However, I didn’t put a ton toward credit card debt. In fact, my approach to debt reduction was more like a debt siege than a debt snowball. It sure as hell wasn’t a debt avalanche. And the idea of debt snowflaking just made me tired and sad. But I began paying down the debt. That was progress.
I also started putting $50 aside in a Roth IRA each month. Was that enough to retire on? Nope. But it was something. It was financial progress toward a goal that I knew would enrich my life later.
These small steps aren’t dramatic or immediately life-changing. But they represent positive action. We can’t all have amazing stories of financial victory. For many of us, it’s really just about making financial progress as we overcome our rather mundane money mess-ups.
No matter where you’re at in your financial journal, any positive action should be recognized and celebrated.
Build on Your Financial Progress
When you start making financial progress, pay attention. Look for what you’re doing right, and find ways to do more of that. Even if it takes you longer than you’d like.
Did I spend more time (and make more interest payments) than I needed to when paying off my credit cards? Sure did. Part of that was the fact that sometimes the credit card debt would be almost paid off and then something like a cross-country move to attend grad school would intrude. Or we’d do something like buy a house, depleting savings with the modest down payment and using credit cards to make purchases for a few months.
But here’s the thing. Each time I did something of middling stupidity with my money, I learned from it. I did better next time. The last time I carried a credit card balance, it was paid off much faster than the first time.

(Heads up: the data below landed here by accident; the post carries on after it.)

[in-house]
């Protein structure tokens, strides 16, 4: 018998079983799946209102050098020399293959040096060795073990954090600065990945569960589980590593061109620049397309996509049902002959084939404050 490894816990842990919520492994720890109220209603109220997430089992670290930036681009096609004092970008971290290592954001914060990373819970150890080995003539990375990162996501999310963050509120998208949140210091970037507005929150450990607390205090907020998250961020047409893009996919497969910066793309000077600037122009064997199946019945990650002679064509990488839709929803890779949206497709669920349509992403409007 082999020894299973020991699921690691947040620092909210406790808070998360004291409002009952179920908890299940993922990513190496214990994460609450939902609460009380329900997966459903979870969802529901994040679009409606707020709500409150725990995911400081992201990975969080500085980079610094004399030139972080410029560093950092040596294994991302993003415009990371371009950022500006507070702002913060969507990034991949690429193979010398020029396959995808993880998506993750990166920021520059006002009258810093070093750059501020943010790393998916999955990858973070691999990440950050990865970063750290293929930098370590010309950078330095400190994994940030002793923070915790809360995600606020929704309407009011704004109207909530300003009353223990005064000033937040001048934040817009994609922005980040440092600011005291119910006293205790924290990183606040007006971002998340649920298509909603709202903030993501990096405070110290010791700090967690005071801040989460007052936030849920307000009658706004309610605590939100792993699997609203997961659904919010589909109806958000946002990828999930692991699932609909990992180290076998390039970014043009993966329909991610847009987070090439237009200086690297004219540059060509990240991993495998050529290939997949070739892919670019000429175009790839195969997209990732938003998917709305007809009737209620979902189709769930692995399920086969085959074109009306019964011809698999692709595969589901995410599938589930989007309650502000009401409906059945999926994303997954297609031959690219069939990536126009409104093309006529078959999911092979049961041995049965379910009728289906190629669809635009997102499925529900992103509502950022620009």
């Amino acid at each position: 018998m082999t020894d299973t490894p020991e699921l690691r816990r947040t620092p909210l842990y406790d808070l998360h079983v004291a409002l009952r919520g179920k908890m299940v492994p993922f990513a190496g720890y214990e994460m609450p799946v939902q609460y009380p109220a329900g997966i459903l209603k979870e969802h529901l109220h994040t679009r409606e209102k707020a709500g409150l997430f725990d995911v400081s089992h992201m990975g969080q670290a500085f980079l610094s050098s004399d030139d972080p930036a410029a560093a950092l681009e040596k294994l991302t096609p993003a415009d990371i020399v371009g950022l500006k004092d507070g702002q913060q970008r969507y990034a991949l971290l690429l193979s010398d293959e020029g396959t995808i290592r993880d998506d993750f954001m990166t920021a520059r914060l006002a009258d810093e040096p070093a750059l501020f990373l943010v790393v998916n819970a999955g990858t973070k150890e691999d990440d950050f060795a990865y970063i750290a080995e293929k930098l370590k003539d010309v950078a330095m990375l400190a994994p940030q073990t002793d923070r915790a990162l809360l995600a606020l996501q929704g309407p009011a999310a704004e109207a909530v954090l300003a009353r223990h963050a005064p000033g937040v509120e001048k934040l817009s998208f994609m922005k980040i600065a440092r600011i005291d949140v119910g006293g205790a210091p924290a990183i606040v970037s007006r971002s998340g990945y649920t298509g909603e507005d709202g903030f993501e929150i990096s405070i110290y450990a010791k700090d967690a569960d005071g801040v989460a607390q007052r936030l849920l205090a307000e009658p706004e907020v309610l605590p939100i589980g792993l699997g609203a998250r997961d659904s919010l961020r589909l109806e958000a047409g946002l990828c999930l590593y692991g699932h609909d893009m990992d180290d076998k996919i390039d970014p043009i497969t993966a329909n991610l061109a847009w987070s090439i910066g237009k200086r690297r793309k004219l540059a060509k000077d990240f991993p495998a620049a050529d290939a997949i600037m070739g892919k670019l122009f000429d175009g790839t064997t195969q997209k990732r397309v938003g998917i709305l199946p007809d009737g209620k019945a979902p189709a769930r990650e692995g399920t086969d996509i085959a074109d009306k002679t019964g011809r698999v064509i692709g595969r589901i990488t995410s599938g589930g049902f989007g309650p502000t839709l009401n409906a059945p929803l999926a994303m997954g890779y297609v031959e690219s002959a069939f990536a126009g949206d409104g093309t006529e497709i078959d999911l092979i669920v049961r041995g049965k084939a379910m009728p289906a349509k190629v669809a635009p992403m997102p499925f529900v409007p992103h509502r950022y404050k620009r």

As I made more money, I put more into investment accounts. Will I ever max out every retirement account I’m eligible to have? Nope. But I’m now to the point where I set aside enough each month that I can meet my various goals. So there’s no reason for me to try to get an I-maxed-out-all-my-retirement-accounts badge.
Building on financial progress isn’t about going in a straight line. I’ve done my fair share of backsliding. Even now, I sometimes do stuff with my money that’s inconsistent with my values and priorities. But I do it much less. And when I do screw up, the fact that I have years of financial progress behind me means the consequences are smaller than they used to be.
Sometimes Financial Progress is About Survival
Not everyone gets extra choices and do-overs. And sometimes financial progress is just about getting to the end of the week. Sometimes it’s about survival.
Finger-wagging at people and telling them what they should have done doesn’t actually help anything. Yes, we can look at the situation and say, “I wish I’d done things differently.”
But the fact of the matter is that, while we can learn from the past, we can’t fix what’s already over. We can only look forward and figure out if there’s a way to make progress so that the consequences aren’t quite so dire next time.
Trying to do what’s “right” in the middle of a crisis has its own challenges. Maybe you have to scale back how much you’re contributing to your 401(k). And maybe you don’t have an option because you’ve just been laid off and you can’t make any more contributions to your 401(k).
Perhaps you don’t have six months’ worth of expenses saved up for emergencies right now. But you do have a months’ worth, and that, combined with enhanced unemployment benefits (if you can get them) and some temporary assistance from the food bank means that you put $2,000 on the credit cards in the next two months instead of $5,000.
It still sucks. But it’s progress.
In the end, you have to look at where you are now. Congratulate yourself for making some progress (or at least recognize that past you would have been in a worse position), and then decide how to proceed from here.